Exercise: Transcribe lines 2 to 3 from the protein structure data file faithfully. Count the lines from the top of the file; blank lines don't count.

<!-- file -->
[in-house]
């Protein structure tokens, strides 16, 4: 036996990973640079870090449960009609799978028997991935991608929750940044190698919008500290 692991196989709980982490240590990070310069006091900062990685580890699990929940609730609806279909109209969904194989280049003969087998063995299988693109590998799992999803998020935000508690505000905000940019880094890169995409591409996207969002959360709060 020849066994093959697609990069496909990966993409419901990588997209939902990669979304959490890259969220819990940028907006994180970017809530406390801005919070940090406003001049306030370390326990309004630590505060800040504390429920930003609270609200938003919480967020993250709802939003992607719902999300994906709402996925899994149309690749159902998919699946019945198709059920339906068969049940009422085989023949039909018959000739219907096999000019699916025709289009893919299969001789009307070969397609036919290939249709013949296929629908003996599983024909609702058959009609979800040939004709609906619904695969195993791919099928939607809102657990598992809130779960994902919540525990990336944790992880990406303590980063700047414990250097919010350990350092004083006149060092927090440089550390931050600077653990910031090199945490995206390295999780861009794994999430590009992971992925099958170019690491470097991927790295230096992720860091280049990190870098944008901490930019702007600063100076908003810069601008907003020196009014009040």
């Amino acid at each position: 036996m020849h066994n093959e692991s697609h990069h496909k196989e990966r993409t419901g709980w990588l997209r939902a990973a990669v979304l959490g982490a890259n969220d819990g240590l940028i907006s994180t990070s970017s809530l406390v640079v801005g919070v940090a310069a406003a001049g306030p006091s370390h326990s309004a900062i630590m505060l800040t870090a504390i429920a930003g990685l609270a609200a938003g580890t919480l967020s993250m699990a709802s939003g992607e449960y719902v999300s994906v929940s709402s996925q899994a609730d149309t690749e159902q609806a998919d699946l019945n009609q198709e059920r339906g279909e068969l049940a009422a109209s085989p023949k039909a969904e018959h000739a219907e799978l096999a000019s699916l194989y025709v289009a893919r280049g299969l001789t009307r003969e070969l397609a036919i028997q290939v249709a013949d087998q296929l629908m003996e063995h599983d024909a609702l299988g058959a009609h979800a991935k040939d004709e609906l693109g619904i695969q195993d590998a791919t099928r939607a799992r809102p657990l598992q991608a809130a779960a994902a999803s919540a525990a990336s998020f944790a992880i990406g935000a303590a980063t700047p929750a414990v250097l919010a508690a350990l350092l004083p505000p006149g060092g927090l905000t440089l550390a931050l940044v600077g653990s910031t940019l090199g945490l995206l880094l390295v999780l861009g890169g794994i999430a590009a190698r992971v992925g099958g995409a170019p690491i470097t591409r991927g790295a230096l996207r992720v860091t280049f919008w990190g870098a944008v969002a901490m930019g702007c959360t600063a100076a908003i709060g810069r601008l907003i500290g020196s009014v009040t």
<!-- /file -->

């Protein structure tokens, strides 16, 4: 036996990973640079870090449960009609799978028997991935991608929750940044190698919008500290 692991196989709980982490240590990070310069006091900062990685580890699990929940609730609806279909109209969904194989280049003969087998063995299988693109590998799992999803998020935000508690505000905000940019880094890169995409591409996207969002959360709060 020849066994093959697609990069496909990966993409419901990588997209939902990669979304959490890259969220819990940028907006994180970017809530406390801005919070940090406003001049306030370390326990309004630590505060800040504390429920930003609270609200938003919480967020993250709802939003992607719902999300994906709402996925899994149309690749159902998919699946019945198709059920339906068969049940009422085989023949039909018959000739219907096999000019699916025709289009893919299969001789009307070969397609036919290939249709013949296929629908003996599983024909609702058959009609979800040939004709609906619904695969195993791919099928939607809102657990598992809130779960994902919540525990990336944790992880990406303590980063700047414990250097919010350990350092004083006149060092927090440089550390931050600077653990910031090199945490995206390295999780861009794994999430590009992971992925099958170019690491470097991927790295230096992720860091280049990190870098944008901490930019702007600063100076908003810069601008907003020196009014009040």
């Amino acid at each position: 036996m020849h066994n093959e692991s697609h990069h496909k196989e990966r993409t419901g709980w990588l997209r939902a990973a990669v979304l959490g982490a890259n969220d819990g240590l940028i907006s994180t990070s970017s809530l406390v640079v801005g919070v940090a310069a406003a001049g306030p006091s370390h326990s309004a900062i630590m505060l800040t870090a504390i429920a930003g990685l609270a609200a938003g580890t919480l967020s993250m699990a709802s939003g992607e449960y719902v999300s994906v929940s709402s996925q899994a609730d149309t690749e159902q609806a998919d699946l019945n009609q198709e059920r339906g279909e068969l049940a009422a109209s085989p023949k039909a969904e018959h000739a219907e799978l096999a000019s699916l194989y025709v289009a893919r280049g299969l001789t009307r003969e070969l397609a036919i028997q290939v249709a013949d087998q296929l629908m003996e063995h599983d024909a609702l299988g058959a009609h979800a991935k040939d004709e609906l693109g619904i695969q195993d590998a791919t099928r939607a799992r809102p657990l598992q991608a809130a779960a994902a999803s919540a525990a990336s998020f944790a992880i990406g935000a303590a980063t700047p929750a414990v250097l919010a508690a350990l350092l004083p505000p006149g060092g927090l905000t440089l550390a931050l940044v600077g653990s910031t940019l090199g945490l995206l880094l390295v999780l861009g890169g794994i999430a590009a190698r992971v992925g099958g995409a170019p690491i470097t591409r991927g790295a230096l996207r992720v860091t280049f919008w990190g870098a944008v969002a901490m930019g702007c959360t600063a100076a908003i709060g810069r601008l907003i500290g020196s009014v009040t």